Hoping for possible ID of Dutch Naval C.O.August 28 2017 at 9:16 AM
No score for this post
|Kevin D (no login)|
from IP address 188.8.131.52
I wonder if anyone can, on the off-chance, ID the person in civilian attire, supposedly a Dutch Naval C.O. being lead out of a Jap POW camp.
I know nothing about the pic really save it was taken, supposedly in Indonesia, maybe at Makassar.
Realise it’s a very long shot, but……………………………………if you don’t ask you will never know.
IDNo score for this post
|August 28 2017, 9:28 AM |
the one on the right for sure is a high ranking KNIL officer in 1941 dress, he looks familiar
Update: officer is KNIL CiC ter Poorten, civilian is GG Starkenborg Stachouwer. Picture can be found on the net with caption that they both enter a JP internment camp.
|This message has been edited by nuyt from IP address 184.108.40.206 on Aug 28, 2017 9:54 AM|
a few more historical detailsNo score for this post
|August 28 2017, 7:10 PM |
For those who do not know or have forgotten, both of these men would survive their experiences as prisoners of war, being liberated in August 1945.
Luitenant-Generaal Hein ter Pooten was a true islander, born in Buitenzorg (now Bogor), Java, on November 21, 1887. As CiC KNIL and General Officer Commanding ABDAGround (some sources designate this Allied component as ABDALand), it fell to him to surrender the Allied military forces in the NEI on March 8, 1942. Soon after liberation, he moved to the Netherlands, and believing himself to be a scapegoat for the Allied disaster in the Dutch East Indies, resigned from military service in late February 1946. Ter Poorten died in The Hague, aged 80, on January 15, 1968.
Governor-General Alidius T. van Starkenborgh Stachouwer, on the other hand, was born to a noble family in Gronigen, Nederland, on March 7, 1888. He attained high civil rank in the home country and served there until 1936. Queen Wilhelmina appointed him as governor-general of the NEI in September of that year. Although he refused special treatment by the Japanese in March 1942, which would in effect have placed him under house arrest at home with his family,* he was nonetheless confined in various camps for military and civil officers of high rank and prestige, finally being liberated from one in Manchuria (one of his fellow campmates was Lieut. Gen. Jonathan Wainwright, who had found himself in equally unenviable circumstances). Returning to the home country, he served as the ambassador to France from 1945 to 1948, and thereafter as the Dutch representative to NATO from 1950 to 1956. Starkenborgh Stachouwer died in Wassenaar, Nederland, aged 90, on August 16, 1978.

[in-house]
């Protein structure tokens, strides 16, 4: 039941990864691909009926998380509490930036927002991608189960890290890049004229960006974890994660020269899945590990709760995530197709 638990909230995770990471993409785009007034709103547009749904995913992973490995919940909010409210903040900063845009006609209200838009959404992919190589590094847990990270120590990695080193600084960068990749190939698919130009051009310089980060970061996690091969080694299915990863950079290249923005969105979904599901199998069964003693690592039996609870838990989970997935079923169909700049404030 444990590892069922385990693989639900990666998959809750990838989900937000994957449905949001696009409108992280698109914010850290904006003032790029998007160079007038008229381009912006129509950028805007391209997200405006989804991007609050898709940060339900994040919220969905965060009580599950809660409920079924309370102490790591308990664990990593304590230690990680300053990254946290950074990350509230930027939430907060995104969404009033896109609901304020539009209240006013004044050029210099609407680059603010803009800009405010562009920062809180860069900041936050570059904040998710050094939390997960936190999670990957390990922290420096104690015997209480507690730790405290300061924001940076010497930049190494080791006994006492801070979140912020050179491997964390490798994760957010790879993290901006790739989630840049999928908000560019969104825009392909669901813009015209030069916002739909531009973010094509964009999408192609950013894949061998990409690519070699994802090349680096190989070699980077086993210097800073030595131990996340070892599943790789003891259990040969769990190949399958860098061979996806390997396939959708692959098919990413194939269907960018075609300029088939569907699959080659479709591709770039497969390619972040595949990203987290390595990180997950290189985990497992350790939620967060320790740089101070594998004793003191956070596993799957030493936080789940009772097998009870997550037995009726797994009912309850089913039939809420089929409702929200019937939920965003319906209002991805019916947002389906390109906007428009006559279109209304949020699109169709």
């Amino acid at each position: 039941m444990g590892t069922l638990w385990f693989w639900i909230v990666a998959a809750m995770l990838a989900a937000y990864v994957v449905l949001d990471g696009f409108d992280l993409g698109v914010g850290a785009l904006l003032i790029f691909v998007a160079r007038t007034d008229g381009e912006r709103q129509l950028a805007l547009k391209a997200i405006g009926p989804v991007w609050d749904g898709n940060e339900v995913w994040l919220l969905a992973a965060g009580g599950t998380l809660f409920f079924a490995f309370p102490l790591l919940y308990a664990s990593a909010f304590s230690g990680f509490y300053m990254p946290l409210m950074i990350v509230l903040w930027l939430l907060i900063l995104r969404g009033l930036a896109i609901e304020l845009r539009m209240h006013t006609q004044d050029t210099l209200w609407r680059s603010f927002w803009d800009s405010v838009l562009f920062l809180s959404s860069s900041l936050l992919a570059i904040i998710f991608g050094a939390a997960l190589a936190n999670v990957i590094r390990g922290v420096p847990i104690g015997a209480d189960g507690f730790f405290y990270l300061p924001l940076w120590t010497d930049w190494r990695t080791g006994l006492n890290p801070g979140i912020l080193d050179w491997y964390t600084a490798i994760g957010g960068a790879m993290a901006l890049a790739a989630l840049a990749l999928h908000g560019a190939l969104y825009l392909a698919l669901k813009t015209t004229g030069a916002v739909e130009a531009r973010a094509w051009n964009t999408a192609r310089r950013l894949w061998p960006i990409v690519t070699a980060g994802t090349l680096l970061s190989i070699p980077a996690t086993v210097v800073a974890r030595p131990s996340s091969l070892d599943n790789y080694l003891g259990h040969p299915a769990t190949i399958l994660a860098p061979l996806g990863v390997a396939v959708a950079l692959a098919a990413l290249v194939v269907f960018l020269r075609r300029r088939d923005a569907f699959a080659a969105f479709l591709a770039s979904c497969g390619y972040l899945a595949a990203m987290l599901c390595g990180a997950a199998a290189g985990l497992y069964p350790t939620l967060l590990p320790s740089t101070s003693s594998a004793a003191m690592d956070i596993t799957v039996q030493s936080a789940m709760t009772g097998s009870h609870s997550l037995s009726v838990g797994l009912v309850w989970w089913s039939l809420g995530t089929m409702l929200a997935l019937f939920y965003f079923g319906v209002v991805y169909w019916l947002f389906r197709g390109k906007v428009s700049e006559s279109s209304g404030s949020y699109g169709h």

*Ironically and bitterly, his principled decision then led to the consigning of his wife and family to an internment camp.
Well that WAS quick guys!No score for this post
|August 28 2017, 10:56 PM |
Thanks Nuyt and Nelson!
But am I to interpret from your reply Nuyt that this is them leaving a camp in the early war years? Or after being liberated? Japs certainly look pretty 'kowtowed' to me for being early in war is all. That is, I interpreted this pic to wars end, after surrender.
And speaking of GG Starkenborg Stachouwer:
That is one of what I consider the many bug-bears in Tom Womack's book of some years ago now, (which IMO should / could have been the definitive account on the fall of the Indies, but wasn't, again only IMO), and that is every time he uses the above's name, which is often, he use it in full, instead of once introducing him as such, just uses the shortened / abbreviated ‘Stachouwer’ to refer to the individual. But that’s just me, but is not the only criticism I have of that book, if I dare say so here. But all credit to him after all, at least he wrote the / a book (which is far more than I can say I ever attempted)!
Re: Well that WAS quick guys!No score for this post
|August 29 2017, 7:57 AM |
> But am I to interpret from your reply Nuyt that this is them leaving a camp in the early war years? Or after being liberated? Japs certainly look pretty ‘kowtowed’ to me for being early in war is all. That is, I interpreted this pic to war’s end, after surrender. >